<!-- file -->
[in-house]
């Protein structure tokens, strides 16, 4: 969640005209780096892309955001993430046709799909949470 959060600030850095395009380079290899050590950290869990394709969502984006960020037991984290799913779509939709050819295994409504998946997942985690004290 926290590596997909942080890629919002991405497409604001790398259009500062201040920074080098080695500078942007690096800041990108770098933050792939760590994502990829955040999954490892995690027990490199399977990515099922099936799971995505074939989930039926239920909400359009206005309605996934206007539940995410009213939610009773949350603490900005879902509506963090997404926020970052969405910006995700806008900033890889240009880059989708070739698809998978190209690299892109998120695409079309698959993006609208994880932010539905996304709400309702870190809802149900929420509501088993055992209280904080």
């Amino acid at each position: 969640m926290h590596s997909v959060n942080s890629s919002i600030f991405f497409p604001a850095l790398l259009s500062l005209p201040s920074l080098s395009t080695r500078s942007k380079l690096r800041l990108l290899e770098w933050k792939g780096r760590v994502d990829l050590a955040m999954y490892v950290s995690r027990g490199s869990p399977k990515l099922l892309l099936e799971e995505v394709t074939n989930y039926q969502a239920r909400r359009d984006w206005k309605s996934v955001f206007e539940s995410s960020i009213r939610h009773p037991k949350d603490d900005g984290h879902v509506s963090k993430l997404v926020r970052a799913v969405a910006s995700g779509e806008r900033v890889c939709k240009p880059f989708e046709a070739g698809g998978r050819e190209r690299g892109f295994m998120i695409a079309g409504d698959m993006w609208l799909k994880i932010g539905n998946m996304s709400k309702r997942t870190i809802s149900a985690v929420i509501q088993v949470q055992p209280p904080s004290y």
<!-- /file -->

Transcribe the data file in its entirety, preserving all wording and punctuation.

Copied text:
[in-house]
């Protein structure tokens, strides 16, 4: 969640005209780096892309955001993430046709799909949470 959060600030850095395009380079290899050590950290869990394709969502984006960020037991984290799913779509939709050819295994409504998946997942985690004290 926290590596997909942080890629919002991405497409604001790398259009500062201040920074080098080695500078942007690096800041990108770098933050792939760590994502990829955040999954490892995690027990490199399977990515099922099936799971995505074939989930039926239920909400359009206005309605996934206007539940995410009213939610009773949350603490900005879902509506963090997404926020970052969405910006995700806008900033890889240009880059989708070739698809998978190209690299892109998120695409079309698959993006609208994880932010539905996304709400309702870190809802149900929420509501088993055992209280904080």
């Amino acid at each position: 969640m926290h590596s997909v959060n942080s890629s919002i600030f991405f497409p604001a850095l790398l259009s500062l005209p201040s920074l080098s395009t080695r500078s942007k380079l690096r800041l990108l290899e770098w933050k792939g780096r760590v994502d990829l050590a955040m999954y490892v950290s995690r027990g490199s869990p399977k990515l099922l892309l099936e799971e995505v394709t074939n989930y039926q969502a239920r909400r359009d984006w206005k309605s996934v955001f206007e539940s995410s960020i009213r939610h009773p037991k949350d603490d900005g984290h879902v509506s963090k993430l997404v926020r970052a799913v969405a910006s995700g779509e806008r900033v890889c939709k240009p880059f989708e046709a070739g698809g998978r050819e190209r690299g892109f295994m998120i695409a079309g409504d698959m993006w609208l799909k994880i932010g539905n998946m996304s709400k309702r997942t870190i809802s149900a985690v929420i509501q088993v949470q055992p209280p904080s004290y």